Happy music, happy markets
Recent research finds that when a country is listening to happier songs, markets perform better.
Why it matters: There's an academic divide between economists who argue markets are rational and efficient, and those who say emotion plays a role. This paper puts a notch on the board for Team Feelings.
- It's not easy to objectively study mood. Proxies like weather have been used in the past. One of the study's coauthors, Alex Edmans, published a 2007 paper connecting World Cup results to stock market returns.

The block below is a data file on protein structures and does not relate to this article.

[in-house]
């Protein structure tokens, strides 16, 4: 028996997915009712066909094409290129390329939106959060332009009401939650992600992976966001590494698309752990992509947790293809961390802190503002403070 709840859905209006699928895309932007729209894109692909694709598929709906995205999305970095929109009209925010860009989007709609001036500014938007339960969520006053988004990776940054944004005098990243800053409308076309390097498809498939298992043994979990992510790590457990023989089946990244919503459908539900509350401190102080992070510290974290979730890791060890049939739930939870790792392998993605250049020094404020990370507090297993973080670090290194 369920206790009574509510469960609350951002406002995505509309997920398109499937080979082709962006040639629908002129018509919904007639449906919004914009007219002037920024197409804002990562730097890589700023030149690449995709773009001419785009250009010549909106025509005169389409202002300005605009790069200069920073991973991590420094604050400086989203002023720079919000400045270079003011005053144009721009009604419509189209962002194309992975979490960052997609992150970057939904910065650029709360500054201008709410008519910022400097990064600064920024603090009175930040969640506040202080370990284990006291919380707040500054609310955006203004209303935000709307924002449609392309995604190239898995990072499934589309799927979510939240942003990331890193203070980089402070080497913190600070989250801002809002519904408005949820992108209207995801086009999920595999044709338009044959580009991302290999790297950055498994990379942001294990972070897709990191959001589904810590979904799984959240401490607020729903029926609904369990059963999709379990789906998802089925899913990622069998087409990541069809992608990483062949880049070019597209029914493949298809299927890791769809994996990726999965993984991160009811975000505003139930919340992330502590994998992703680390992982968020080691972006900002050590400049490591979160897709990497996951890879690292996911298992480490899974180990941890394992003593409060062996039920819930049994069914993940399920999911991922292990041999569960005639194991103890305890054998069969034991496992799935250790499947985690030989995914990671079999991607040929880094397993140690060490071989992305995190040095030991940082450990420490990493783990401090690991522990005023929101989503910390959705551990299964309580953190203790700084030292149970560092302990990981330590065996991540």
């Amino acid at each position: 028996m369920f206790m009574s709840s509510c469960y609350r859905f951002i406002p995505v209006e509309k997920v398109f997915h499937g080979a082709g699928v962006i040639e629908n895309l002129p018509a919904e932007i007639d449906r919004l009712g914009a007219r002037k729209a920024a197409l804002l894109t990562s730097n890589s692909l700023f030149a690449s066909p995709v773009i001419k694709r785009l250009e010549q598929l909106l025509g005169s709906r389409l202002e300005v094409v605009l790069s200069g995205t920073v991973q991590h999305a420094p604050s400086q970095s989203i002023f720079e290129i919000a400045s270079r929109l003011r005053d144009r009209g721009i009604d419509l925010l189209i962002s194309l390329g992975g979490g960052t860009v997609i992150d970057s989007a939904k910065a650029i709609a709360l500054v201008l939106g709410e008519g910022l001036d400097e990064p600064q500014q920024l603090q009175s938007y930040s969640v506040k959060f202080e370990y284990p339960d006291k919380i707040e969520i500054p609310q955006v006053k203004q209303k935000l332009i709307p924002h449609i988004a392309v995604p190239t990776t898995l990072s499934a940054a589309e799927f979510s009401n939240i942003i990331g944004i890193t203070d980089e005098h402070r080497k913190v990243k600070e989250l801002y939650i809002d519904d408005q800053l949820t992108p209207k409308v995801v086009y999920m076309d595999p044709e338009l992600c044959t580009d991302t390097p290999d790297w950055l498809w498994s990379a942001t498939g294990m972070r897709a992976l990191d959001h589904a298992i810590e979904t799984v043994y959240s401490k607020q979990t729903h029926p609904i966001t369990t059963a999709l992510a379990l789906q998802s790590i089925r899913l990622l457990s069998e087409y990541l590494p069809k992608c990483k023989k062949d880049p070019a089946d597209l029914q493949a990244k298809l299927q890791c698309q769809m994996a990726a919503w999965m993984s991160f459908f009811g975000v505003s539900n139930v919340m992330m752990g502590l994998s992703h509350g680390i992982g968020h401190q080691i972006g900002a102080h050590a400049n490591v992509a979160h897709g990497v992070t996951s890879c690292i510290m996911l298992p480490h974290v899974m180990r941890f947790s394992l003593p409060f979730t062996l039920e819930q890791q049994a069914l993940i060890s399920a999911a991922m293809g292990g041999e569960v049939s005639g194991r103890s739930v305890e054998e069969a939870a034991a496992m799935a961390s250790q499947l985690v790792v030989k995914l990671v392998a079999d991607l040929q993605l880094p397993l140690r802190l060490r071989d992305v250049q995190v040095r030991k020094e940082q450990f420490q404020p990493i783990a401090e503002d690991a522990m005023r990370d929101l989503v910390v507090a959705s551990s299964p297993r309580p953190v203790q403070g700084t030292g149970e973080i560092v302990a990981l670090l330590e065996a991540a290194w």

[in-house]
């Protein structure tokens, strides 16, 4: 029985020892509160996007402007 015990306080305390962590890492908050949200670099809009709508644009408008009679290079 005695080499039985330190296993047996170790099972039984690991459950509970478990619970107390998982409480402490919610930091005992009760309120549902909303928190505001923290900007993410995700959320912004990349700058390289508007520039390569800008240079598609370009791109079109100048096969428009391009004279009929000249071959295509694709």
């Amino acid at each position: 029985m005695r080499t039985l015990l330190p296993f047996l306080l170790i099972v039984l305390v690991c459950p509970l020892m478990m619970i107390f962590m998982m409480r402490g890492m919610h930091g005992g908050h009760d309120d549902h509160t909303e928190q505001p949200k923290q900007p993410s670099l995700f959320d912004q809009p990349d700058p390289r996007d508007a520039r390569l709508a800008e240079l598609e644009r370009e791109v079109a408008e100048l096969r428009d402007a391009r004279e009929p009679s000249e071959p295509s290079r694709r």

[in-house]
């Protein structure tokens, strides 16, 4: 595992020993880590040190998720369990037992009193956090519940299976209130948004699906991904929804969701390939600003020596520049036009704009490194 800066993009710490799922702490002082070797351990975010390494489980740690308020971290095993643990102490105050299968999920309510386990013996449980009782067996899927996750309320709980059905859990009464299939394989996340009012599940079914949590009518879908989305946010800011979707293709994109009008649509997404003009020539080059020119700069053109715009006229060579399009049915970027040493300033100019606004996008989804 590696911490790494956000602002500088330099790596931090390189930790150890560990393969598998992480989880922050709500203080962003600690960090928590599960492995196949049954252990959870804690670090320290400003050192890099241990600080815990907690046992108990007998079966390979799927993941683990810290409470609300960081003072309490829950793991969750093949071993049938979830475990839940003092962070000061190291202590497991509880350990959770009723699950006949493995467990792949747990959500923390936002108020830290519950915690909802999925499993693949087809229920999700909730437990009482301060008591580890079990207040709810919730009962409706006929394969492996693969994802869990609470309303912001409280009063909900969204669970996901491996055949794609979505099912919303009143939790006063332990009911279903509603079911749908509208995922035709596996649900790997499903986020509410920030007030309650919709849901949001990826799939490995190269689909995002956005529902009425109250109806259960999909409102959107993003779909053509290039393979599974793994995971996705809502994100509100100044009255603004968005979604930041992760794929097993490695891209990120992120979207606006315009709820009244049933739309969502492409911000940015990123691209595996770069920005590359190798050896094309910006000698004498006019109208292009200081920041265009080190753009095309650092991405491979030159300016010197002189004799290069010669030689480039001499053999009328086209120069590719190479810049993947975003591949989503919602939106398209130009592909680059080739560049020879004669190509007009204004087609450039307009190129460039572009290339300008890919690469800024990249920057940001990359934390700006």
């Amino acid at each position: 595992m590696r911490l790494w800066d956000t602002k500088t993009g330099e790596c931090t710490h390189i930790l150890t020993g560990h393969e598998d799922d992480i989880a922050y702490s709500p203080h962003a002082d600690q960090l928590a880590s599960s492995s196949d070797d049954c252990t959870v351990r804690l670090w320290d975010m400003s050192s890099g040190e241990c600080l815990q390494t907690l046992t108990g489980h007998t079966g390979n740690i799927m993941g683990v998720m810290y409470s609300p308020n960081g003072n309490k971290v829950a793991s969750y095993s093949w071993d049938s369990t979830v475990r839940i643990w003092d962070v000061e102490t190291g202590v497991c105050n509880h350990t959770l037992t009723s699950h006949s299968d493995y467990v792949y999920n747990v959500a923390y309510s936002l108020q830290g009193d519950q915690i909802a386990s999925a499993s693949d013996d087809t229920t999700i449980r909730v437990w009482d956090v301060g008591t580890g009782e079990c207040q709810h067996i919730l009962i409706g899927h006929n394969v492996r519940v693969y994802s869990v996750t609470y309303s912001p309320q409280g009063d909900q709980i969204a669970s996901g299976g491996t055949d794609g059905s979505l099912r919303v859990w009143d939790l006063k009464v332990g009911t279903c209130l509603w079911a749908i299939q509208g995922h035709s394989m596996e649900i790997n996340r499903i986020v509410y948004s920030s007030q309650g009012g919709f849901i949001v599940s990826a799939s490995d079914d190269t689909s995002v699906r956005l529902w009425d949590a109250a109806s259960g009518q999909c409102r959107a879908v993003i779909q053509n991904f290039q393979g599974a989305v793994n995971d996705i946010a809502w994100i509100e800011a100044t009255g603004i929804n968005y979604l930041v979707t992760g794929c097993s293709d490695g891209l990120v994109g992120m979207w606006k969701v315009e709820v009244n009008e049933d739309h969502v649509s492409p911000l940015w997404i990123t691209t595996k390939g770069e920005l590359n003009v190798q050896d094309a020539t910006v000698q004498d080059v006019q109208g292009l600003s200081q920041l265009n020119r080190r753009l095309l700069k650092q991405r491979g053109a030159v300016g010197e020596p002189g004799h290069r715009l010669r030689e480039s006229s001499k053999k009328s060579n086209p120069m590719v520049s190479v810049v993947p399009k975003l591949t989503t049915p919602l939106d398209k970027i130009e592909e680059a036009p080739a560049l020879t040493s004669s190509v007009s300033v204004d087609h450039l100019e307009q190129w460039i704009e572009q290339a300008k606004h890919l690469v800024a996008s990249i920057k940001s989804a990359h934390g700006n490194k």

- For this paper, researchers looked at data from Spotify, which scores songs for positivity.
State of play: Markets move with moods, Adrian Fernandez-Perez, a senior research fellow at Auckland University of Technology, tells Axios.
- "The key takeaway is be careful with your feelings when you take positions in the market."
Correlation isn't causation, but the researchers say there's more to their methods. They tested their results in a few ways to see if it was the market that actually was affecting moods instead of the other way round. Nope.
Bonus: The happiest song on Spotify is "September" by Earth, Wind & Fire, one of the study's coauthors told the Harvard Business Review.
- Maybe if we all listen to it today we can move the S&P up.